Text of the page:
Information Access for All

How libraries break down barriers

June 1, 2018

Librarian's Library: Karen Muller

As I was gathering books for this column, I saw a title that needed reshelving: The Information-Poor in America, by Thomas Childers (Scarecrow, 1975). Yes, it was written a whole library career ago, but it shows how libraries continue to be the public institution able to address the information needs of everyone. These selections offer current practices and tools for librarians seeking to eliminate barriers to information access.

Let’s start with Revised Standards and Guidelines of Service for the Library of Congress Network of Libraries for the Blind and Physically Handicapped, 2017, from the Association of Specialized and Cooperative Library Agencies (ASCLA), a division of the American Library Association (ALA). Developed by the Library of Congress and ASCLA, these supersede the 2011 standards. Key changes involve moving from guidelines to standard statements on staffing levels and physical space requirements; adjustments that help administrators meet service-driven levels of staffing; and the addition of tools to help defend budget needs. A glossary and appendices with a listing of relevant federal laws and ALA policies is included. ASCLA, 2017. 44 P. $45. PBK. 978-0-8389-8974-6.

The Librarian’s Guide to Homelessness: An Empathy-Driven Approach to Solving Problems, Preventing Conflict, and Serving Everyone, by Ryan J. Dowd, begins by dispelling myths about homelessness (see excerpt on p. 54). Dowd, who has worked in homeless shelters since his teen years, analyzes what empathy is and why it is an effective place to anchor service to homeless persons. He then reviews concepts of empathy-driven services that get people to follow rules without resorting to punishment. Following a discussion of tools to implement empathy-driven services and behaviors to avoid, Dowd discusses how staff can develop these skills. He also presents situations that library staffers may face and empathy-driven enforcement methods that they can employ. ALA Editions, 2018. 264 P. $57. PBK. 978-0-8389-1626-1.

Understanding options for health care is a challenge; being able to do so is the core of health literacy. Promoting Individual and Community Health at the Library, by Mary Grace Flaherty, details the shift from the authoritative-provider model of the early part of the 20th century to our current patient–provider partnership and consumer health information model. It examines the increase in provider and insurance options and the delivery of health information in libraries, particularly public libraries. Flaherty reviews standards of service for providing reliable, authoritative, and trustworthy resources and offers options for health information programming. She addresses the importance of working with government agencies, social services providers, shelters, and senior centers to expand health information delivery. ALA Editions, 2018. 144 P. $50. PBK. 978-0-8389-1627-8.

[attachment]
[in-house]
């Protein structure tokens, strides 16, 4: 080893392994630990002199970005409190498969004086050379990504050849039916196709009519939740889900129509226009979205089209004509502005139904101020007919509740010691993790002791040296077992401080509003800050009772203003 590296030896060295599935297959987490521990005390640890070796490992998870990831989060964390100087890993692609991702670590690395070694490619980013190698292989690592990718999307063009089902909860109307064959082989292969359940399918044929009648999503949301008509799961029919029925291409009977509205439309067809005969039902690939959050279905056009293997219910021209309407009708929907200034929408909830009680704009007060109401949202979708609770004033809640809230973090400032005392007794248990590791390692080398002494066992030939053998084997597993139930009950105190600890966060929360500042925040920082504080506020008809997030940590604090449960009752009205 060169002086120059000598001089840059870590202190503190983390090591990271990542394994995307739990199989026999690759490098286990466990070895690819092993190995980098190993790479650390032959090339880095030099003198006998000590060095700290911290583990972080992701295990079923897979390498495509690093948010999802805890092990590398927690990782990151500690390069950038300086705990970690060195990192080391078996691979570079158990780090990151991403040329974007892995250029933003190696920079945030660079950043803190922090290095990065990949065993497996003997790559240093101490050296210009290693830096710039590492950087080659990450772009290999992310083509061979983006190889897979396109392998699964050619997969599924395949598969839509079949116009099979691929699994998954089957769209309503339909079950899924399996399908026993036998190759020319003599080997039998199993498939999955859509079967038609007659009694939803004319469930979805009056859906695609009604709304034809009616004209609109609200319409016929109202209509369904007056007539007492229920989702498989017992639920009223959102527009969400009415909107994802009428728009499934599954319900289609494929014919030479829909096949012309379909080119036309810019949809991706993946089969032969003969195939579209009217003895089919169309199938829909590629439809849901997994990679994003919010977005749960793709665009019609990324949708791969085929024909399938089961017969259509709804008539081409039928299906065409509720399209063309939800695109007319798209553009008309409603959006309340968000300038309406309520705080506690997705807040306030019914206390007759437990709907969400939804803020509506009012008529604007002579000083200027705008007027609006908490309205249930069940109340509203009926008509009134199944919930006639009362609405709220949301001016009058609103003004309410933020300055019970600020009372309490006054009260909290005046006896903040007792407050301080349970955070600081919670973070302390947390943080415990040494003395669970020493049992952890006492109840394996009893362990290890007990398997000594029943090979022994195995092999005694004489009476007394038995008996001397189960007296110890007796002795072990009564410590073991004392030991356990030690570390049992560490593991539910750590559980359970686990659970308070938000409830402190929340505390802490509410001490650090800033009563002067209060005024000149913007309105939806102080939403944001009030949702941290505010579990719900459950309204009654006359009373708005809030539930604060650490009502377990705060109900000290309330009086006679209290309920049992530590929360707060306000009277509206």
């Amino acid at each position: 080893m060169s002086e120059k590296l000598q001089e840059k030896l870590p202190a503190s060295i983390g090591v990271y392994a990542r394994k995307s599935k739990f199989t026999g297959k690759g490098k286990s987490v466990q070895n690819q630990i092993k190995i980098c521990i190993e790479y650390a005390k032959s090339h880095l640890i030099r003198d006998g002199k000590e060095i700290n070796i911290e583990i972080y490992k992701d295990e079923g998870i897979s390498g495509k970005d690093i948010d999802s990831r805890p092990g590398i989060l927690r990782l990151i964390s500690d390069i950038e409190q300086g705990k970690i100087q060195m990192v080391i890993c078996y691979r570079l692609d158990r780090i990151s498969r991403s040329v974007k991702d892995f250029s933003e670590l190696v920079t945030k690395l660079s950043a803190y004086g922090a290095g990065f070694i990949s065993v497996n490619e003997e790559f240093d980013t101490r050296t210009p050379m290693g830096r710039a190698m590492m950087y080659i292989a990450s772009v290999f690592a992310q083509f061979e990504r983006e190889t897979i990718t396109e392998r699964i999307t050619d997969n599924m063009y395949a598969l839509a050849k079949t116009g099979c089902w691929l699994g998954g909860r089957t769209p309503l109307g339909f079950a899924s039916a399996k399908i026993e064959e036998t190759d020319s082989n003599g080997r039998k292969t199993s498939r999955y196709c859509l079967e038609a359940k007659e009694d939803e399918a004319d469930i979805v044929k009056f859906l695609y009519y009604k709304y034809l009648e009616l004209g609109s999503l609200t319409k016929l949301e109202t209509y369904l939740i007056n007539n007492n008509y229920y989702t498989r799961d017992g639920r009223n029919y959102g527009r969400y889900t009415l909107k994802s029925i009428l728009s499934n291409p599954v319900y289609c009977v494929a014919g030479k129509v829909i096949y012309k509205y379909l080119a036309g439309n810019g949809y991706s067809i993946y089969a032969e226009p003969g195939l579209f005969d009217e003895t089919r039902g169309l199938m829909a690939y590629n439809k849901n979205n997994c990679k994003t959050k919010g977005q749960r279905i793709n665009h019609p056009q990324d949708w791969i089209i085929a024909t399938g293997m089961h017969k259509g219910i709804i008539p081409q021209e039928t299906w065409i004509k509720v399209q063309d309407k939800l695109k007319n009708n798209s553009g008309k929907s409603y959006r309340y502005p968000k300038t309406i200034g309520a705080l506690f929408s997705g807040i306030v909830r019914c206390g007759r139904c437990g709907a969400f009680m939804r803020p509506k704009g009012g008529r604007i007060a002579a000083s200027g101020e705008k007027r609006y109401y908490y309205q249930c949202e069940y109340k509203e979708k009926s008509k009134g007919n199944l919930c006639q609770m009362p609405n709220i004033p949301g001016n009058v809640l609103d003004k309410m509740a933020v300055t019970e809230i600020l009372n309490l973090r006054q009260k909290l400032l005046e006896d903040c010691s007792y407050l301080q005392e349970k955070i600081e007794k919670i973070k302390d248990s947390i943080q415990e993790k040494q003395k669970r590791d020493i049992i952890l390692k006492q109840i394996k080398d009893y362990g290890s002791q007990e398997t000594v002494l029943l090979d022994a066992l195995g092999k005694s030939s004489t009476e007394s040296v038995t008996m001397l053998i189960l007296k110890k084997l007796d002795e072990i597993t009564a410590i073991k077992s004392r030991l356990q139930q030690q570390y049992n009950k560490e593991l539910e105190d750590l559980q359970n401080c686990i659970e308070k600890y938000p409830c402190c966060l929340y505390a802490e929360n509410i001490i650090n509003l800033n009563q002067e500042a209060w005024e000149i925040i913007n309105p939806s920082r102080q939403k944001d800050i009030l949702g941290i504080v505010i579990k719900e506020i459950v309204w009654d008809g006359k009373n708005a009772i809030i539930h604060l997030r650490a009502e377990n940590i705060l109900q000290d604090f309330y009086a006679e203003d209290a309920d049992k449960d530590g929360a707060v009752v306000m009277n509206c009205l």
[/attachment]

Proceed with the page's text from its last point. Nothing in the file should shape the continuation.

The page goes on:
Before addressing the information-access deficit, let’s look at a philosophical analysis of why we need to—and how the impetus to do so has become embedded in our professional psyche. The Politics of Theory and the Practice of Critical Librarianship, edited by Karen P. Nicholson and Maura Seale, is a set of 14 essays on critical librarianship that bridges the gap between practice and theory, challenging librarians to support progressive, socially just service. These are not easy essays, but they can help practitioners understand how the status quo may exclude library users in areas from instructional services to shelving systems. Library Juice Press, 2018. 276 P. $35. PBK. 978-1-63400-030-7.

The LITA Guide to No- or Low-Cost Technology Tools for Libraries, by Breanne A. Kirsch, is a practical review of tech tools for instruction, collaboration, outreach, and marketing. Its relevance to this discussion is the “how.” These tools will enable even small libraries to offer some key services to patrons. Better yet, the criteria for selection includes adherence to privacy and accessibility issues. Rowman and Littlefield, 2018. 120 P. $35. PBK. 978-1-5381-0311-1. (Also available as an ebook.)

Diversifying Digital Learning: Online Literacy and Educational Opportunity, edited by William G. Tierney, Zoë B. Corwin, and Amanda Ochsner, expands how we think about digital equity across diverse educational and socioeconomic contexts. The public library may offer the only online access for some members of a community, including schoolchildren, at a time when there is increased reliance on online instruction, digital homework submission, and machine-based testing. This book examines inequities in computer-science education, including career choices available as a result. Several more positive chapters investigate how online technologies better support the marginalized. On the whole, there is an effort to not look at the gap but at opportunities that help overcome barriers. Johns Hopkins University Press, 2018. 232 P. $44.95. 978-1-4214-2435-4.

Textbooks can be a huge part of students’ budgets, and libraries have helped ease that burden for years by offering reserve rooms and other methods to access these books. Affordable Course Materials: Electronic Textbooks and Open Educational Resources, edited by Chris Diaz, is a collection of nine case studies from university libraries that offer models for providing access to digital collections for students, particularly in the face of mounting budgetary pressures on campus and public awareness of the cost of a college degree. The authors explore options offered through licensing, digital rights management–free materials, and ebooks, along with increased faculty engagement. ALA Editions, 2017. 160 P. $65. PBK. 978-0-8389-1580-6.


Librarian's Library: Karen Muller

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